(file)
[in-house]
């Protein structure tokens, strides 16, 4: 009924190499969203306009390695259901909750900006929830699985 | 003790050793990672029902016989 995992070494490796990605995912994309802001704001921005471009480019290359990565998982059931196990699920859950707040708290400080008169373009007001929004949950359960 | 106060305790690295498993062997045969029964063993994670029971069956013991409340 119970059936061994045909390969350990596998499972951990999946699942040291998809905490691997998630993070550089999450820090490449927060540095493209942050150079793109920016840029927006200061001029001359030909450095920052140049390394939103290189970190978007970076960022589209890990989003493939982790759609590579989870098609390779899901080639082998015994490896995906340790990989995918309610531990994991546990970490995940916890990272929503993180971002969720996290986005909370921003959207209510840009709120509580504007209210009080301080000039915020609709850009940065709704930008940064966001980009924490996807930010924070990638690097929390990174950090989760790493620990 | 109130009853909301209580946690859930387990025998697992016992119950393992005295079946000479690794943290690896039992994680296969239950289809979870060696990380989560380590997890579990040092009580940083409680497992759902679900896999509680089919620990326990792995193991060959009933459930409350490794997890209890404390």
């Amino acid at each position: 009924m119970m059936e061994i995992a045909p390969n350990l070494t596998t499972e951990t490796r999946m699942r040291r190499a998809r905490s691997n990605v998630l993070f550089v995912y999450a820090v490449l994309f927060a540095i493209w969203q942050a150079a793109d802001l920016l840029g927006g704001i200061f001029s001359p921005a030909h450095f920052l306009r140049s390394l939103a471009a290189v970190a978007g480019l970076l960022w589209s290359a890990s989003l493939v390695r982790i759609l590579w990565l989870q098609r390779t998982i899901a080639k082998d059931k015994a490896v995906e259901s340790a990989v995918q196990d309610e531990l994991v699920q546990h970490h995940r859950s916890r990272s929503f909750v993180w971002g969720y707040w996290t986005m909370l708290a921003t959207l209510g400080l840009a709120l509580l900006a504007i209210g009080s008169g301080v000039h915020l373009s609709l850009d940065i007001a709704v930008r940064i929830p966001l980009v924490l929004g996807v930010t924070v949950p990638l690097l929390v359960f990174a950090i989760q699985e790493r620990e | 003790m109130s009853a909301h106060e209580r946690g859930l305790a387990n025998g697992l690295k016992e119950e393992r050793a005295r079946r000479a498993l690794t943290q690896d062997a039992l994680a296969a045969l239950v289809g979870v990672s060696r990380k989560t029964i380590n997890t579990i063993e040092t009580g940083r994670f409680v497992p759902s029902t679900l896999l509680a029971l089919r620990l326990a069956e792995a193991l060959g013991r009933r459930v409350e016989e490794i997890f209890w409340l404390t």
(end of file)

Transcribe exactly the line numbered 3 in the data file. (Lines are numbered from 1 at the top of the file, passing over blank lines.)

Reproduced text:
């Amino acid at each position: 009924m119970m059936e061994i995992a045909p390969n350990l070494t596998t499972e951990t490796r999946m699942r040291r190499a998809r905490s691997n990605v998630l993070f550089v995912y999450a820090v490449l994309f927060a540095i493209w969203q942050a150079a793109d802001l920016l840029g927006g704001i200061f001029s001359p921005a030909h450095f920052l306009r140049s390394l939103a471009a290189v970190a978007g480019l970076l960022w589209s290359a890990s989003l493939v390695r982790i759609l590579w990565l989870q098609r390779t998982i899901a080639k082998d059931k015994a490896v995906e259901s340790a990989v995918q196990d309610e531990l994991v699920q546990h970490h995940r859950s916890r990272s929503f909750v993180w971002g969720y707040w996290t986005m909370l708290a921003t959207l209510g400080l840009a709120l509580l900006a504007i209210g009080s008169g301080v000039h915020l373009s609709l850009d940065i007001a709704v930008r940064i929830p966001l980009v924490l929004g996807v930010t924070v949950p990638l690097l929390v359960f990174a950090i989760q699985e790493r620990e | 003790m109130s009853a909301h106060e209580r946690g859930l305790a387990n025998g697992l690295k016992e119950e393992r050793a005295r079946r000479a498993l690794t943290q690896d062997a039992l994680a296969a045969l239950v289809g979870v990672s060696r990380k989560t029964i380590n997890t579990i063993e040092t009580g940083r994670f409680v497992p759902s029902t679900l896999l509680a029971l089919r620990l326990a069956e792995a193991l060959g013991r009933r459930v409350e016989e490794i997890f209890w409340l404390t």